Across 166 pages of internal State Department documents — released Friday on the Benghazi terrorist attack — slain U.S. Ambassador to Libya Chris Stevens and the security officers assigned to protect him repeatedly sounded alarms to their superiors in Washington about the intensifying lawlessness and violence in Eastern Libya, where Stevens ultimately died.
On Sept. 11 — the day Stevens and three other Americans were killed — the ambassador signed a three-page cable, labeled “sensitive,” in which he noted “growing problems with security” in Benghazi and “growing frustration” on the part of local residents with Libyan police and security forces. These forces the ambassador characterized as “too weak to keep the country secure.”
Roughly a month earlier, Stevens had signed a two-page cable, also labeled “sensitive,” that he entitled “The Guns of August: Security in Eastern Libya.”
Writing on Aug. 8, the ambassador noted that in just a few months’ time, “Benghazi has moved from trepidation to euphoria and back as a series of violent incidents has dominated the political landscape.” He added, “The individual incidents have been organized,” a function of “the security vacuum that a diverse group of independent actors are exploiting for their own purposes.”
“Islamist extremists are able to attack the Red Cross with relative impunity,” Stevens cabled. “What we have seen are not random crimes of opportunity, but rather targeted and discriminate attacks.” His final comment on the two-page document was: “Attackers are unlikely to be deterred until authorities are at least as capable.”
By Sept. 4, Stevens’ aides were reporting back to Washington on the “strong Revolutionary and Islamist sentiment” in the city.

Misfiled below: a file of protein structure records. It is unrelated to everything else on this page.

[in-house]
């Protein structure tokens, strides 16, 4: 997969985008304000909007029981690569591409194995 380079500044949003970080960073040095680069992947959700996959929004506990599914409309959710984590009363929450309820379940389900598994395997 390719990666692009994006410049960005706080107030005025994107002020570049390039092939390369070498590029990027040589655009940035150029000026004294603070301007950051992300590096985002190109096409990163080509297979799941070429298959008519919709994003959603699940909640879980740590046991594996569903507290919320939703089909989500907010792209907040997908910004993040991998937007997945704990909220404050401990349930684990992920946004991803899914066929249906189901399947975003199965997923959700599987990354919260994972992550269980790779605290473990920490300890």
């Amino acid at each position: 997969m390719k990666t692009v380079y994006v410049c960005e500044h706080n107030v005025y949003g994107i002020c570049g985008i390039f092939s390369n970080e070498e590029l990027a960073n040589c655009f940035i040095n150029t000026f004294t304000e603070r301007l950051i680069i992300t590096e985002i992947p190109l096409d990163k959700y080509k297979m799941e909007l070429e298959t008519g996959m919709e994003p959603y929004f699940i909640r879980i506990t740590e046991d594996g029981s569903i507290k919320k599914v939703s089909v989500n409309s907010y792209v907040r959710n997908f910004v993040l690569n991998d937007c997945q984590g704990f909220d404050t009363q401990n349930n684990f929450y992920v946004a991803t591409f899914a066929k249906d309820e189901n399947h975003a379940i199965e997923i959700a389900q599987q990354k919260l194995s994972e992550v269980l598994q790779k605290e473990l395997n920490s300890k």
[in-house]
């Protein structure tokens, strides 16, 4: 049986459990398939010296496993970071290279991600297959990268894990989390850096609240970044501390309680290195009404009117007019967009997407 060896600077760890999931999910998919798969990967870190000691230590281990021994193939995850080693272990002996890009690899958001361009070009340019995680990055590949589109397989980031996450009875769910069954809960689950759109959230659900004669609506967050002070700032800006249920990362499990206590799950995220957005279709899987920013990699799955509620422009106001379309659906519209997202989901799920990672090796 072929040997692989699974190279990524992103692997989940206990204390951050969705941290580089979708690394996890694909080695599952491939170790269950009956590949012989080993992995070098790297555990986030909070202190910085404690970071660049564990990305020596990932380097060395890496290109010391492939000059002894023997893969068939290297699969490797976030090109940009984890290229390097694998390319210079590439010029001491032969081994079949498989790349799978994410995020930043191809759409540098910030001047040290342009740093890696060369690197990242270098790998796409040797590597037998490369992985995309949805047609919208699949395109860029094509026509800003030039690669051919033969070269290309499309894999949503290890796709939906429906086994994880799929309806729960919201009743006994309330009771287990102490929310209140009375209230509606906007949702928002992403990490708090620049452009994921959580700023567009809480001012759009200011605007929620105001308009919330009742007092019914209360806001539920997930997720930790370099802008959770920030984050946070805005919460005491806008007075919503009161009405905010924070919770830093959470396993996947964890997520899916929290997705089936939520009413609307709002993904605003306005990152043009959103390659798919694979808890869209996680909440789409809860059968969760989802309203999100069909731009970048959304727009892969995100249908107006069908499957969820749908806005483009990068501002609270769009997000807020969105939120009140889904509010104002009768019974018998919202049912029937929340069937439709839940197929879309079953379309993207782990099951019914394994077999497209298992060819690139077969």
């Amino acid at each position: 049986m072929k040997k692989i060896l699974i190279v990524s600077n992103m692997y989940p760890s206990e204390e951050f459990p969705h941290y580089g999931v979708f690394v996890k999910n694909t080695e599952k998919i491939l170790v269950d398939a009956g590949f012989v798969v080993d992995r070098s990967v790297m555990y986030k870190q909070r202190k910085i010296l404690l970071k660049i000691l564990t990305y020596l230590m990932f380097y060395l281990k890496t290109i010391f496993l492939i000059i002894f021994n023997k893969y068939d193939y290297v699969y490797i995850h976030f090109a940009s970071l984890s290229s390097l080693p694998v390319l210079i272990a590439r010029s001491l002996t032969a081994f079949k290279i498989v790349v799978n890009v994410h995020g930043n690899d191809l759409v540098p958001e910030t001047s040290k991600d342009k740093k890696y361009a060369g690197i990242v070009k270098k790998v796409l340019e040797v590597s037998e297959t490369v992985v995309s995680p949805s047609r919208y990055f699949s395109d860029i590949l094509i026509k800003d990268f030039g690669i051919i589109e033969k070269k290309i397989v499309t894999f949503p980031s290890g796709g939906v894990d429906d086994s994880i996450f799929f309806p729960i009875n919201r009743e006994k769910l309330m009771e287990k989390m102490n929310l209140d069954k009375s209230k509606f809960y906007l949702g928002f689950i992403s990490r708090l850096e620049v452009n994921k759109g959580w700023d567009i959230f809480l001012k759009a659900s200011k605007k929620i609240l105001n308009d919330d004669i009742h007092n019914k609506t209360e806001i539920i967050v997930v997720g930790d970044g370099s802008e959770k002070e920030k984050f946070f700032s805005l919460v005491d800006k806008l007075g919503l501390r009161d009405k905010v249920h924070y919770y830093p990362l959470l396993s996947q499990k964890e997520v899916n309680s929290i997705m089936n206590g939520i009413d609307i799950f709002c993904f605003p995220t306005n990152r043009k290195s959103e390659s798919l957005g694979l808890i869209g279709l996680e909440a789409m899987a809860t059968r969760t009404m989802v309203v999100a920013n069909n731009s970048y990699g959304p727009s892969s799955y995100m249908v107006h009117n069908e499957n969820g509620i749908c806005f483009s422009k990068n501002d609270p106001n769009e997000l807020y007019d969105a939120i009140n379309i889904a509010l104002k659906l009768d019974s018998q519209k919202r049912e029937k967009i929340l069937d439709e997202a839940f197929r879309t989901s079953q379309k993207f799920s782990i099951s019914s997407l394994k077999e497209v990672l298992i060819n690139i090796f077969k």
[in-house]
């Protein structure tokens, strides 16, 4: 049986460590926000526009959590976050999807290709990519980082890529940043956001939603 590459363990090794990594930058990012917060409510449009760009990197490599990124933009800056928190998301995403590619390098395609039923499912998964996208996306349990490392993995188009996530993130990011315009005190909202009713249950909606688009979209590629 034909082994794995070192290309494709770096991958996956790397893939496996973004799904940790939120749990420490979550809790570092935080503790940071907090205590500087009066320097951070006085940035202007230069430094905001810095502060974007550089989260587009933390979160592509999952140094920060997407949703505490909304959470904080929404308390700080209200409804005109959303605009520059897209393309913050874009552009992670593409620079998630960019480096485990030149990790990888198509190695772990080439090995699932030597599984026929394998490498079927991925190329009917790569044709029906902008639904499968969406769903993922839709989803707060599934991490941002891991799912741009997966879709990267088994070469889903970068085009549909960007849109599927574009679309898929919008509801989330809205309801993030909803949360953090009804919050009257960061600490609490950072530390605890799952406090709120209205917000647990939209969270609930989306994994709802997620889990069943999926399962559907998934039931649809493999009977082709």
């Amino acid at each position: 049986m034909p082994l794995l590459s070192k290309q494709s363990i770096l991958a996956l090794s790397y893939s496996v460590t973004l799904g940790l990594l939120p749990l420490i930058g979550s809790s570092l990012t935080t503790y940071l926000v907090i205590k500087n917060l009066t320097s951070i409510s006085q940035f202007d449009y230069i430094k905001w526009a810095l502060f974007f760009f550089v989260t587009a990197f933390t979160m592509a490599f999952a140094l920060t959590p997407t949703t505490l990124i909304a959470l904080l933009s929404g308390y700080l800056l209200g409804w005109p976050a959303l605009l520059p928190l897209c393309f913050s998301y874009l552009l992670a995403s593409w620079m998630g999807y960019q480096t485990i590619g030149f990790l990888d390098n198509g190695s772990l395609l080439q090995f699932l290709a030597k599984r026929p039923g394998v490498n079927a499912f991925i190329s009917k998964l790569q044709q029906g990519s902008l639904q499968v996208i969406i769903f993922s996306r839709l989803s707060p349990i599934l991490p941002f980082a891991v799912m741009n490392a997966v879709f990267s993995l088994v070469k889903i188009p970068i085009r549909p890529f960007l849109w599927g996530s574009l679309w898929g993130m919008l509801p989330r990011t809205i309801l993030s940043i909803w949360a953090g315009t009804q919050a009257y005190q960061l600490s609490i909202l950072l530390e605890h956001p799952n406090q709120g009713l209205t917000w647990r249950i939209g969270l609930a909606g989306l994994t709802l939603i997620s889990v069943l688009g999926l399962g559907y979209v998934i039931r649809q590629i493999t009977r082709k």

In the days leading up to Sept. 11, warnings came even from people outside the State Department. A Libyan women’s rights activist, Wafa Bugaighis, confided to the Americans in Benghazi in mid-August: “For the first time since the revolution, I am scared.”
The documents were released by two lawmakers who have been active in probing the Benghazi case, Rep. Darrell Issa, R-Calif., the chairman of the House Oversight and Government Reform Committee, and Rep. Jason Chaffetz, R-Utah. In a letter to President Obama, dated Oct. 19 and accompanied by the documents, the lawmakers faulted the administration both for providing inadequate security before Sept. 11, and for allegedly obfuscating the nature of the events on Sept. 11.
“Multiple warnings about security threats were contained in Ambassador Stevens’ own words in multiple cables sent to Washington, D.C., and were manifested by two prior bombings of the Benghazi compound and an assassination attempt on the British ambassador,” the congressmen wrote. “For this administration to assume that terrorists were not involved in the 9/11 anniversary attack would have required a willing suspension of disbelief.”